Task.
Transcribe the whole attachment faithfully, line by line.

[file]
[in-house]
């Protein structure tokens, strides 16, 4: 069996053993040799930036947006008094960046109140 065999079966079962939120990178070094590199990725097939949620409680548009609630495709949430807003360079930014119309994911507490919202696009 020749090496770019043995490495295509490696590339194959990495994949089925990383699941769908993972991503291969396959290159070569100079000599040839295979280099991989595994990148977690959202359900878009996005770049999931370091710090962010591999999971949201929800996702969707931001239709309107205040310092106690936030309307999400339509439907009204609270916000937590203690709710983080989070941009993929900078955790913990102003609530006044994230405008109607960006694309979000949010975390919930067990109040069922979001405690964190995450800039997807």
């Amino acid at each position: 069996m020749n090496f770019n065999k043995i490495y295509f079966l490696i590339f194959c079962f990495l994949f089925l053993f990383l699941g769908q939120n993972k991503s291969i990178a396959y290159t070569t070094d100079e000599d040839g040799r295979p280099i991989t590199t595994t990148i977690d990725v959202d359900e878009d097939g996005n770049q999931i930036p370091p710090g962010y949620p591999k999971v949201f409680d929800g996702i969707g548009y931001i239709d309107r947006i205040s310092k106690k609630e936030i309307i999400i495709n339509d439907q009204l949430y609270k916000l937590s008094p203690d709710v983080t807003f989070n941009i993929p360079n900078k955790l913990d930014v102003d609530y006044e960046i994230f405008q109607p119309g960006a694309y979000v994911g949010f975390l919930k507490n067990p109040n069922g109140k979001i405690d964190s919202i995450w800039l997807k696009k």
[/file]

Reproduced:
[in-house]
């Protein structure tokens, strides 16, 4: 069996053993040799930036947006008094960046109140 065999079966079962939120990178070094590199990725097939949620409680548009609630495709949430807003360079930014119309994911507490919202696009 020749090496770019043995490495295509490696590339194959990495994949089925990383699941769908993972991503291969396959290159070569100079000599040839295979280099991989595994990148977690959202359900878009996005770049999931370091710090962010591999999971949201929800996702969707931001239709309107205040310092106690936030309307999400339509439907009204609270916000937590203690709710983080989070941009993929900078955790913990102003609530006044994230405008109607960006694309979000949010975390919930067990109040069922979001405690964190995450800039997807």
């Amino acid at each position: 069996m020749n090496f770019n065999k043995i490495y295509f079966l490696i590339f194959c079962f990495l994949f089925l053993f990383l699941g769908q939120n993972k991503s291969i990178a396959y290159t070569t070094d100079e000599d040839g040799r295979p280099i991989t590199t595994t990148i977690d990725v959202d359900e878009d097939g996005n770049q999931i930036p370091p710090g962010y949620p591999k999971v949201f409680d929800g996702i969707g548009y931001i239709d309107r947006i205040s310092k106690k609630e936030i309307i999400i495709n339509d439907q009204l949430y609270k916000l937590s008094p203690d709710v983080t807003f989070n941009i993929p360079n900078k955790l913990d930014v102003d609530y006044e960046i994230f405008q109607p119309g960006a694309y979000v994911g949010f975390l919930k507490n067990p109040n069922g109140k979001i405690d964190s919202i995450w800039l997807k696009k």